2014 Grant allocations

This year, projects have been supported in Honduras, Ireland, Cormoros, Egypt, Serbia and Chile. See more here
1850
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Born in Kyoto in 1850, the Empress Shôken was the youngest of three daughters of Tadaka Ichijo, a nobleman at the imperial court of Japan, who later bore the title of prince.

She was first named Fukhi-himée, then Sue-himéa, and during her husband’s reign, she was called Haruko. She was the first imperial consort to receive the titles of nyōgō and kōgō (literally, the emperor’s wife, translated as ‘empress consort’), in several hundred years. Read more
1868 - 1912
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Throughout the turbulent Meiji period, the Empress was perceived as an “outstanding woman in action and a determined character”, who was responsible for initiating a reform of the imperial court.

One of her main concerns was women’s education, which led her to support a teacher training college for women. Read more
1918
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The First World War resulted in a significant increase in Red Cross membership and in the range and scale of activities. National Societies wanted to maintain this momentum and retain the professional skills its members had acquired during the First World War.

The First World War also led to the creation of a new international body, federating the National Societies in peacetime. Just like the Empress Shôken Fund, the newly created League of Red Cross Societies promoted the peacetime activities of National Red Cross societies. Read more
1932
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By the time the League of Red Cross Societies was taking a role in the administration of the Empress Shôken Fund, the world was heading towards a new world war. National Societies found themselves, yet again, having to start preparations in peacetime for war-related relief work. Read more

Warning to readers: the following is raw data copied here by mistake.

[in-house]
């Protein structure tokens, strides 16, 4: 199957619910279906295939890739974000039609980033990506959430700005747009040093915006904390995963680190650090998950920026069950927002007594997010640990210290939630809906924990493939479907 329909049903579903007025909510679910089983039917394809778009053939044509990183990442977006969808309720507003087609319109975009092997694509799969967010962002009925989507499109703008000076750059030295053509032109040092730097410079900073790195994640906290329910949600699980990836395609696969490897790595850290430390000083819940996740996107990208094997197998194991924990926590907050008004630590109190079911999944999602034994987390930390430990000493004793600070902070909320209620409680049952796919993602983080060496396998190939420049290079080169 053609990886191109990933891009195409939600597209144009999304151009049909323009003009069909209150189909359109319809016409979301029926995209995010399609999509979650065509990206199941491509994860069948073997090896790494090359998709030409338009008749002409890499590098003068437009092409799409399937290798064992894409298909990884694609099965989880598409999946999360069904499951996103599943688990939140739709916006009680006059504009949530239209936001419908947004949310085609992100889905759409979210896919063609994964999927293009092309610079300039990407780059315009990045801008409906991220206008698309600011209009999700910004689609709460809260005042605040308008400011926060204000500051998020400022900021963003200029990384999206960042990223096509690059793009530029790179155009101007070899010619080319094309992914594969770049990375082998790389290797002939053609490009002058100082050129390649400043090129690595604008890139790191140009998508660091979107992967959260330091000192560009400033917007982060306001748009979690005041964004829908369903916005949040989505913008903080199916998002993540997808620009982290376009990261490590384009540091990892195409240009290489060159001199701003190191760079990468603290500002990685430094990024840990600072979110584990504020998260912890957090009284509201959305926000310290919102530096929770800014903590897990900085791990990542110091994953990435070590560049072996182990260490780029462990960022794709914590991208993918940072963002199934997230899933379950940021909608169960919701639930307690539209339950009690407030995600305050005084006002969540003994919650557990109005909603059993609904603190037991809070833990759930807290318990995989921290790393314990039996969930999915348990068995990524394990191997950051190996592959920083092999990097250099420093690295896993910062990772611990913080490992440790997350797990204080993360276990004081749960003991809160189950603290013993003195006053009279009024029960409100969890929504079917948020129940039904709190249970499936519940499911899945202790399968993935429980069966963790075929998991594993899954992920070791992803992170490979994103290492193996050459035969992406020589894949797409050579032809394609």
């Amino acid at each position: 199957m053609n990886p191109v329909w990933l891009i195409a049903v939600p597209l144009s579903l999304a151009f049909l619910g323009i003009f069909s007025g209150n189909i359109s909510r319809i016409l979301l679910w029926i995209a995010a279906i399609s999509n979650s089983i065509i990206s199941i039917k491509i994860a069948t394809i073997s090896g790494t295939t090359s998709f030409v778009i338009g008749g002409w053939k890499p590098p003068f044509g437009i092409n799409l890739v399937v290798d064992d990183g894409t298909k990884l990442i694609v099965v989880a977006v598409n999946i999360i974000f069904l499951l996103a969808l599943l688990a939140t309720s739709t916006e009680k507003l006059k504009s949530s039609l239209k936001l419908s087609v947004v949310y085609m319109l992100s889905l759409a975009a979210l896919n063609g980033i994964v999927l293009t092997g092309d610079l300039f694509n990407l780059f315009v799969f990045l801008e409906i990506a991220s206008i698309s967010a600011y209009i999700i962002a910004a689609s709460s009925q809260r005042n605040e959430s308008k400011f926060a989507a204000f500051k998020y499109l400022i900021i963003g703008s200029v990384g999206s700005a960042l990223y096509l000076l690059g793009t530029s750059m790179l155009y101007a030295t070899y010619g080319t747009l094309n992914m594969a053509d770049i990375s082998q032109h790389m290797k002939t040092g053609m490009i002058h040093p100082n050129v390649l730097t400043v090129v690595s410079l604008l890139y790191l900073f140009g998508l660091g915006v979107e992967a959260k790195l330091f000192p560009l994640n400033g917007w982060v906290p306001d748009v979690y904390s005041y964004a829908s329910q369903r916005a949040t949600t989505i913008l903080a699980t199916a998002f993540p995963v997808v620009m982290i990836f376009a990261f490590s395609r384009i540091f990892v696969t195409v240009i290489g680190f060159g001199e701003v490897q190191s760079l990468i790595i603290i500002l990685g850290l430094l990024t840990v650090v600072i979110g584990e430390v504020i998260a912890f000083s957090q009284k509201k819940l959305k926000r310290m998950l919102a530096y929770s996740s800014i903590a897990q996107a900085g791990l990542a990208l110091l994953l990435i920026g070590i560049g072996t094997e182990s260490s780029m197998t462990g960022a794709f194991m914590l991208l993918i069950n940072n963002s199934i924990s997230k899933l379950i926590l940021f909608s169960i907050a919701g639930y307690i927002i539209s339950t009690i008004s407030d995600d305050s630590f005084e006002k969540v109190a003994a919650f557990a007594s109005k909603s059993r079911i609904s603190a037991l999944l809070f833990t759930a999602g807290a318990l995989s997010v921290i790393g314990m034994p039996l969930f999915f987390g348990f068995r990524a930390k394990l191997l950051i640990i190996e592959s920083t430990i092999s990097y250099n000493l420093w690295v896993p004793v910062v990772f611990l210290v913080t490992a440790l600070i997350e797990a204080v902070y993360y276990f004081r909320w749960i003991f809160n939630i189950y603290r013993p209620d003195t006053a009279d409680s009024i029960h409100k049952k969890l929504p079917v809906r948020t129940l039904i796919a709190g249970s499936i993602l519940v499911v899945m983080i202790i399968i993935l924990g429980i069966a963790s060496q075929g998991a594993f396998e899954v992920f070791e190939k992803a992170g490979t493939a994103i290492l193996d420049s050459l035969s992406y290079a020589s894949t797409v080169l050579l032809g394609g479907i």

1945
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By the time the League of Red Cross Societies was taking a role in the administration of the Empress Shôken Fund, the world was heading towards a new world war. National Societies found themselves, yet again, having to start preparations in peacetime for war-related relief work.

By requesting reports on how grant allocations were being used, the Joint Commission started to professionalize the administration of the Empress Shôken Fund. It also gradually shifted its focus to award allocations to non-European countries. Read more
1965-1985
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In the absence of a coherent development policy, the Empress Shôken Fund made a significant number of grant allocations for vehicles, many of which were an integral part of wider National Society programmes. Read more
1990-2000
The Strategic workplan for the Nineties, approved in 1989, and the Framework for Development Cooperation provided the League and the Empress Shôken Fund with a framework that allowed them, for the first time, to allocate funding to develop National Societies as organizations, rather than just fund their projects. Read more
THE FUTURE